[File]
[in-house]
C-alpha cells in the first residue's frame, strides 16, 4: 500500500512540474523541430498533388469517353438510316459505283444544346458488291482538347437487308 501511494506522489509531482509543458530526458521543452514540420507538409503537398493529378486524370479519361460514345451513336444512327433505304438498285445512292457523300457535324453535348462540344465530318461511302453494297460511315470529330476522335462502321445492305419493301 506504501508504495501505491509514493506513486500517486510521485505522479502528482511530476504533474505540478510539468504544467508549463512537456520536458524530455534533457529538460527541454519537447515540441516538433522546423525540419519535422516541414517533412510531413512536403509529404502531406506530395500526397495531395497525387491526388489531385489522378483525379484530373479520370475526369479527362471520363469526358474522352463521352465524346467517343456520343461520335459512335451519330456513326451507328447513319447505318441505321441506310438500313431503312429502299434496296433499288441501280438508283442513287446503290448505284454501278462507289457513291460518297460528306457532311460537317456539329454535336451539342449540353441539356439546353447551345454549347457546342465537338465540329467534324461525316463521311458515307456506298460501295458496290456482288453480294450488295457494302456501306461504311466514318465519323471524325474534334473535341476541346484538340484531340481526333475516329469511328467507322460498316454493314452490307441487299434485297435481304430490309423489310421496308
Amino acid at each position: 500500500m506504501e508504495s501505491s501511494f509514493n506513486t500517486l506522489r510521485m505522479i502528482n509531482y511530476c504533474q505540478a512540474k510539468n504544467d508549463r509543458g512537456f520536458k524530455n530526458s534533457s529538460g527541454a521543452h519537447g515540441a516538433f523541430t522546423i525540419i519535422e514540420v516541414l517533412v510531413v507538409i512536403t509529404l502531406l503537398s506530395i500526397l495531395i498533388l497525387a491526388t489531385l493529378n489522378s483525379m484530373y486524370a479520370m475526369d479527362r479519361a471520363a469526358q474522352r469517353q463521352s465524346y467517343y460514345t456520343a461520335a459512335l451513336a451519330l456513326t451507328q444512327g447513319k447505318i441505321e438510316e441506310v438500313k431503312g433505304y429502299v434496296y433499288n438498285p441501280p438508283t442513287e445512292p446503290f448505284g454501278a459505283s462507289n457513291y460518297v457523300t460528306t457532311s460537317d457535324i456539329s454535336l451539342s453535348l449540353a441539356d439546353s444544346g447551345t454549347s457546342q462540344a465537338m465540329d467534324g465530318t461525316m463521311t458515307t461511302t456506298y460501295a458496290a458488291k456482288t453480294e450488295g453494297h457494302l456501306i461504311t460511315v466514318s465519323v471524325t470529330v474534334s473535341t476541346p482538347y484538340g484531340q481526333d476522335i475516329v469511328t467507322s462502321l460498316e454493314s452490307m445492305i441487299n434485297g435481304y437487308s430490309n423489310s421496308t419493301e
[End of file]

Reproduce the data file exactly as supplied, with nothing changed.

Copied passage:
[in-house]
C-alpha cells in the first residue's frame, strides 16, 4: 500500500512540474523541430498533388469517353438510316459505283444544346458488291482538347437487308 501511494506522489509531482509543458530526458521543452514540420507538409503537398493529378486524370479519361460514345451513336444512327433505304438498285445512292457523300457535324453535348462540344465530318461511302453494297460511315470529330476522335462502321445492305419493301 506504501508504495501505491509514493506513486500517486510521485505522479502528482511530476504533474505540478510539468504544467508549463512537456520536458524530455534533457529538460527541454519537447515540441516538433522546423525540419519535422516541414517533412510531413512536403509529404502531406506530395500526397495531395497525387491526388489531385489522378483525379484530373479520370475526369479527362471520363469526358474522352463521352465524346467517343456520343461520335459512335451519330456513326451507328447513319447505318441505321441506310438500313431503312429502299434496296433499288441501280438508283442513287446503290448505284454501278462507289457513291460518297460528306457532311460537317456539329454535336451539342449540353441539356439546353447551345454549347457546342465537338465540329467534324461525316463521311458515307456506298460501295458496290456482288453480294450488295457494302456501306461504311466514318465519323471524325474534334473535341476541346484538340484531340481526333475516329469511328467507322460498316454493314452490307441487299434485297435481304430490309423489310421496308
Amino acid at each position: 500500500m506504501e508504495s501505491s501511494f509514493n506513486t500517486l506522489r510521485m505522479i502528482n509531482y511530476c504533474q505540478a512540474k510539468n504544467d508549463r509543458g512537456f520536458k524530455n530526458s534533457s529538460g527541454a521543452h519537447g515540441a516538433f523541430t522546423i525540419i519535422e514540420v516541414l517533412v510531413v507538409i512536403t509529404l502531406l503537398s506530395i500526397l495531395i498533388l497525387a491526388t489531385l493529378n489522378s483525379m484530373y486524370a479520370m475526369d479527362r479519361a471520363a469526358q474522352r469517353q463521352s465524346y467517343y460514345t456520343a461520335a459512335l451513336a451519330l456513326t451507328q444512327g447513319k447505318i441505321e438510316e441506310v438500313k431503312g433505304y429502299v434496296y433499288n438498285p441501280p438508283t442513287e445512292p446503290f448505284g454501278a459505283s462507289n457513291y460518297v457523300t460528306t457532311s460537317d457535324i456539329s454535336l451539342s453535348l449540353a441539356d439546353s444544346g447551345t454549347s457546342q462540344a465537338m465540329d467534324g465530318t461525316m463521311t458515307t461511302t456506298y460501295a458496290a458488291k456482288t453480294e450488295g453494297h457494302l456501306i461504311t460511315v466514318s465519323v471524325t470529330v474534334s473535341t476541346p482538347y484538340g484531340q481526333d476522335i475516329v469511328t467507322s462502321l460498316e454493314s452490307m445492305i441487299n434485297g435481304y437487308s430490309n423489310s421496308t419493301e